Music to an investor’s ears comes in the form of residual income. For those in real estate, it’s commonly referred to as passive income — and the allure is easy to see.
This concept involves straying away from traditional investment vehicles and career paths, and encouraging a less hands-on approach to earning monthly income. More or less, passive income grants investors with financial freedom by automating revenue streams with minimal effort, and providing the one thing that can neither be purchased or saved: more time. With more time and less worry on financial obligations, passive income aims to create long-term wealth that will last for years rather months, freeing up investors to pursue their other aspirations.
While this notion of earning money with the least amount of effort seems unfathomable for most, it’s a simple tactic used by almost every successful real estate investor I know. The following will provide the foundation for getting started with passive income, and the benefits it exhibits over traditional investment methods.
What Is Passive Income
Passive income is defined as earnings that require little to no effort on the part of the person receiving them. In essence, it’s a form of residual income — not a second job. According to the IRS, passive income activities include:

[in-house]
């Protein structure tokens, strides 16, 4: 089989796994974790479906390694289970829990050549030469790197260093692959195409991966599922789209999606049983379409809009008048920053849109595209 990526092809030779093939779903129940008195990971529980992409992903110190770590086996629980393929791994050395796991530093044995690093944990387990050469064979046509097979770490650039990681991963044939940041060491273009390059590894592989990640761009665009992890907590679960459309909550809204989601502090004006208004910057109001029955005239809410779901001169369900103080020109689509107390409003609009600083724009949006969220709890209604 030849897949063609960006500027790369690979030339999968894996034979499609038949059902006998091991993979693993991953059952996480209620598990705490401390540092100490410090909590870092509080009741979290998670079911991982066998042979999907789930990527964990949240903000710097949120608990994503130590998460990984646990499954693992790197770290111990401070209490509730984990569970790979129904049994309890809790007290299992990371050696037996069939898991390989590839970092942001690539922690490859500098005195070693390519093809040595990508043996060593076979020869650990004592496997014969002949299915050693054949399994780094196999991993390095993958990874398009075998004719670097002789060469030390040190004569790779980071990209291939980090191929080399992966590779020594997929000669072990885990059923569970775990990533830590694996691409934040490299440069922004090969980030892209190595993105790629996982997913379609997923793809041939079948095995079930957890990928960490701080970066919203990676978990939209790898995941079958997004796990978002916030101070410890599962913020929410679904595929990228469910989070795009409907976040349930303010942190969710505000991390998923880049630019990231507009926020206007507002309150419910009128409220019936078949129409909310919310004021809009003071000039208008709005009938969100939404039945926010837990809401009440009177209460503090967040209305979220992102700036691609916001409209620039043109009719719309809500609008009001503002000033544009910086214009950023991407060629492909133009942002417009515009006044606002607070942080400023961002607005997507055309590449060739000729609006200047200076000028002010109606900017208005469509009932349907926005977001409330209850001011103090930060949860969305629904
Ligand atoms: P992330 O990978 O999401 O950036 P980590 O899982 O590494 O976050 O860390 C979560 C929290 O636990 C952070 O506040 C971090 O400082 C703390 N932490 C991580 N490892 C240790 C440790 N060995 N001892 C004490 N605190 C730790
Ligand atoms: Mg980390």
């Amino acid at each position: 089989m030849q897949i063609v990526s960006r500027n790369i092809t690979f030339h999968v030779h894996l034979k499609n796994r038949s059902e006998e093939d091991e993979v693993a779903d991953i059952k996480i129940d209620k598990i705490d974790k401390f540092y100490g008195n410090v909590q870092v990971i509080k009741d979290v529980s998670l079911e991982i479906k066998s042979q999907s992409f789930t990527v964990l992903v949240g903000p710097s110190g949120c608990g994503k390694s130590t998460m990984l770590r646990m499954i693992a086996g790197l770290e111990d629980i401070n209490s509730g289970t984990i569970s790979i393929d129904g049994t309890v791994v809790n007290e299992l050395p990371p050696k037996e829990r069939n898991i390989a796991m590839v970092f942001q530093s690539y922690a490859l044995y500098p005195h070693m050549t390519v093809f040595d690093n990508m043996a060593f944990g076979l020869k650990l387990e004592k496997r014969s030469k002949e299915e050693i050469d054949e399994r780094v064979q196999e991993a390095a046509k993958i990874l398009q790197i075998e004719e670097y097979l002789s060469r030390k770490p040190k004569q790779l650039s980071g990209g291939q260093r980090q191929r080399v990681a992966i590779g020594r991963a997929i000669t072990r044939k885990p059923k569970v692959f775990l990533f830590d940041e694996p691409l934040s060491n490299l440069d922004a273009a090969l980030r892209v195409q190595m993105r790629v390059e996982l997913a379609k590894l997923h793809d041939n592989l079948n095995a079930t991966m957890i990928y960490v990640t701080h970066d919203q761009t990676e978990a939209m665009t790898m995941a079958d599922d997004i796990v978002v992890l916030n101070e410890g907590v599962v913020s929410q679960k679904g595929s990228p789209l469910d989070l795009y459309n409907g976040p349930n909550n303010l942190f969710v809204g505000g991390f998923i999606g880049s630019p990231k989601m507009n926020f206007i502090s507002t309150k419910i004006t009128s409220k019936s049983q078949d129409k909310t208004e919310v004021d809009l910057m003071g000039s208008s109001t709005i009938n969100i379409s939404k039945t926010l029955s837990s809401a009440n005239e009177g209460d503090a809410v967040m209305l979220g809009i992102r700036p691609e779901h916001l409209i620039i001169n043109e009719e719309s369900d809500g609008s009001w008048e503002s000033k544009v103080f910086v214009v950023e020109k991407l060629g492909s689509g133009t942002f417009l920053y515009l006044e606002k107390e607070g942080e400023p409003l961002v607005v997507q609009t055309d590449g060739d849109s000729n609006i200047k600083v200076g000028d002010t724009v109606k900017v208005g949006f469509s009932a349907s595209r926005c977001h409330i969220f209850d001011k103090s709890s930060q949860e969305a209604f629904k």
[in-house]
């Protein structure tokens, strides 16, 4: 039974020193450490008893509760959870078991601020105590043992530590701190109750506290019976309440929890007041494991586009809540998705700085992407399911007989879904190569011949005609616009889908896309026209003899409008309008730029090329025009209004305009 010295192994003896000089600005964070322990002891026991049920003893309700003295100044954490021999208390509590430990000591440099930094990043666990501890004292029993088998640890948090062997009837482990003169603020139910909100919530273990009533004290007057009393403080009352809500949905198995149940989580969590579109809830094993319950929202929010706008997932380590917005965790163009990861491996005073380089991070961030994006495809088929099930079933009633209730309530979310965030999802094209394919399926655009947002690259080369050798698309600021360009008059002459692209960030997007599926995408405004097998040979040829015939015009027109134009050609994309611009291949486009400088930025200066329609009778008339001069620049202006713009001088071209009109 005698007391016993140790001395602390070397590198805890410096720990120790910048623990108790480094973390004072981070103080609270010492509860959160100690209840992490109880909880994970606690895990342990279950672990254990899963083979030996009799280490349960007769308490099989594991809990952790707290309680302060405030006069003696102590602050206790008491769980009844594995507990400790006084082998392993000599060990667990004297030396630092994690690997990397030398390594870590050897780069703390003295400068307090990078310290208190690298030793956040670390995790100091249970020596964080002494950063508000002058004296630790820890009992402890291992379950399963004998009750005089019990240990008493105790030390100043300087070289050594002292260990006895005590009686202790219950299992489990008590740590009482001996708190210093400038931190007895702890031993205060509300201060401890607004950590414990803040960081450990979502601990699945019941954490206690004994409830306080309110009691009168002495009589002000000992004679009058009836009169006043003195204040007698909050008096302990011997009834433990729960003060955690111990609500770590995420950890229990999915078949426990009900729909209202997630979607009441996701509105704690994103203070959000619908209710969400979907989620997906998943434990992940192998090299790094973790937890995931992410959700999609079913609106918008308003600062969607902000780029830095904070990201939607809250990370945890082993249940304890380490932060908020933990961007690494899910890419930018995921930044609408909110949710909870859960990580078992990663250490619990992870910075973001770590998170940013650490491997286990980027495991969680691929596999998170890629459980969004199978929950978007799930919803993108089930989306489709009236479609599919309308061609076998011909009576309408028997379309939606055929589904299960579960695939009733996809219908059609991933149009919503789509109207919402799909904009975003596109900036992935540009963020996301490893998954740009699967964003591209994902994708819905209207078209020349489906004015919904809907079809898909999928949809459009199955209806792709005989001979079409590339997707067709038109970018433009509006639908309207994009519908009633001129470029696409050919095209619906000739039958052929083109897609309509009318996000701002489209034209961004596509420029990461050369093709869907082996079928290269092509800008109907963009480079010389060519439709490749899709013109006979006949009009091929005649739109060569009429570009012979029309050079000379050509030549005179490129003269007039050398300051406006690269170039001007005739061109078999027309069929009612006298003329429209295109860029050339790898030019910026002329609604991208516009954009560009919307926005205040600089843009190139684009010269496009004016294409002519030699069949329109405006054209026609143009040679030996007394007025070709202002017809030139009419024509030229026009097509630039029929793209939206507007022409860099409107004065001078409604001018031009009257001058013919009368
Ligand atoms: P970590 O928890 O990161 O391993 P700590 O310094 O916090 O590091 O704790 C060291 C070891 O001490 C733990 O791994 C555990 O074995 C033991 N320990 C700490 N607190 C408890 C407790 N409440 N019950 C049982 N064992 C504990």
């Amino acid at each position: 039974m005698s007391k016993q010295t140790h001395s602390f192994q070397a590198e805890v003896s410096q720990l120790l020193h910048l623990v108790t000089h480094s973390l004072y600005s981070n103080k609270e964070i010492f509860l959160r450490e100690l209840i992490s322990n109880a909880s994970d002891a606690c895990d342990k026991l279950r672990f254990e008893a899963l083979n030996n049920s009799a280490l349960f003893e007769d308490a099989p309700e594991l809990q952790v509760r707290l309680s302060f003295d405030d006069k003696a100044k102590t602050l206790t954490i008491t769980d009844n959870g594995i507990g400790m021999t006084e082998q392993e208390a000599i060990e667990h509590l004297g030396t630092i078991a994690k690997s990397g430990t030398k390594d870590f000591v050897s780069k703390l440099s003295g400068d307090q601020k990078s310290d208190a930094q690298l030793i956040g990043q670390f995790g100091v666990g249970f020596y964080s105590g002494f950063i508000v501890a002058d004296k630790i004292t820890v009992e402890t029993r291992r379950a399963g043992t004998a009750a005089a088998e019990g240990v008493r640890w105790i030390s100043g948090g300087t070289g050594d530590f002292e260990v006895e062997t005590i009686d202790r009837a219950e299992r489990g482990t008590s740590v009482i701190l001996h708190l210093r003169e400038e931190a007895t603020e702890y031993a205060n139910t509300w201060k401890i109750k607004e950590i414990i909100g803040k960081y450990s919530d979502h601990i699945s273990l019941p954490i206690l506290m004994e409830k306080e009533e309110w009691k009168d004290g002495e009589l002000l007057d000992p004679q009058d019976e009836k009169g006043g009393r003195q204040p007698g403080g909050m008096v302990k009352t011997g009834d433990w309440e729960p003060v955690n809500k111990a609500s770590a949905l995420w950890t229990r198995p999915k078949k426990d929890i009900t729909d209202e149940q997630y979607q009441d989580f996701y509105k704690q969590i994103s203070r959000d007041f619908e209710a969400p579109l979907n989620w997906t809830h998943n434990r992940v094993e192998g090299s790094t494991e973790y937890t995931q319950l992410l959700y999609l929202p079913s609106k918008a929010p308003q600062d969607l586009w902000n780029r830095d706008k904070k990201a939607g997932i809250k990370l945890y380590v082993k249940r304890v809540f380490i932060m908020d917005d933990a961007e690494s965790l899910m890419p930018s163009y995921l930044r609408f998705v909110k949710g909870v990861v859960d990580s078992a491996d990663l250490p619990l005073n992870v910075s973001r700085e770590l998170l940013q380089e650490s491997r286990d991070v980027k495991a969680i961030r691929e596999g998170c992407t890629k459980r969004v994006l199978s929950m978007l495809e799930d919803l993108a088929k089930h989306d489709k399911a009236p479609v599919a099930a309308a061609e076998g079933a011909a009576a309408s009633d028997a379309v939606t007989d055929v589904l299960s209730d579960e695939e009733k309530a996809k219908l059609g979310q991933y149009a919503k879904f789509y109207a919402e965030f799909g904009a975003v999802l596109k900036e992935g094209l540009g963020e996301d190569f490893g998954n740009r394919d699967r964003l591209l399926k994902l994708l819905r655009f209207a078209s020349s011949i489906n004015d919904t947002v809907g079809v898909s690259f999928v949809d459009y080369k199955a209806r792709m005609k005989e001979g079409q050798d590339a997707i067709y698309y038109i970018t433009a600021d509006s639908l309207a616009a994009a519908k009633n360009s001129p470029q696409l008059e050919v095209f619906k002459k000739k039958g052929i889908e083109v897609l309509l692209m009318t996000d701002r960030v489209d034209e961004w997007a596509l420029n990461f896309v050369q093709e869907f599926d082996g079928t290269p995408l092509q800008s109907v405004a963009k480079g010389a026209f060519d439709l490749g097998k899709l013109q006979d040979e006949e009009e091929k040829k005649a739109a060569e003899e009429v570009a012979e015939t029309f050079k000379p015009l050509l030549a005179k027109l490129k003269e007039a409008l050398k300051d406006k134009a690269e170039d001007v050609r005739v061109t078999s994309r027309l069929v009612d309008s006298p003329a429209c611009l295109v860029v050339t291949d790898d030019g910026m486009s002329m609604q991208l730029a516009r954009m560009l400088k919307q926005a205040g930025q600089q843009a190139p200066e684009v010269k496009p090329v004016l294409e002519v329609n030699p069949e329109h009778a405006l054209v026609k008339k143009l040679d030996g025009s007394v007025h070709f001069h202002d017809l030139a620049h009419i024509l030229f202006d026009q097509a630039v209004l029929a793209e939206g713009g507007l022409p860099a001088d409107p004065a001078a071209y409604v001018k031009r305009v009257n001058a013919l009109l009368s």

- Rentals, including both equipment and rental real estate, regardless of the level of participation;
- Businesses in which the taxpayer does not materially participate on a regular, continuous, and substantial basis.”
It should be noted there is a major difference between passive and active income. The former refers to earnings from which the individual is not actively involved, while the latter is income for which services were performed — similar to a job. For investors, active income pertains to wholesaling, prehabbing and rehabbing.
The most popular passive income strategies for real estate investors are rental properties and REITs (Real Estate Investment Trust). The following examines the inner workings of each strategy and how it applies to passive income:
Rental Property: To be effective, these investment properties must be purchased at the right cost to produce cash flow on a monthly basis. In addition, profit margins must be large enough to incorporate the costs of repairs as well as a professional management service to oversee it, which will then entitle it as passive income.
Another option for investors is turn-key properties. These investments are already rented and managed by a property manager, helping to alleviate the initial costs and effort involved. When done correctly, a rental property will generate ongoing cash flow until the day it sells.
REITs: REITs are an investment vehicle that allow small and large investors to purchase ownership in income-producing real estate ventures comprised of commercial real estate, from apartment and office buildings to mixed-use properties. Very similar to mutual funds, REITs provide investors with revenue streams commonly referred to as dividends that are paid regularly. While REITs are generally traded on major stock exchanges, there are also public non-listed and private REITs.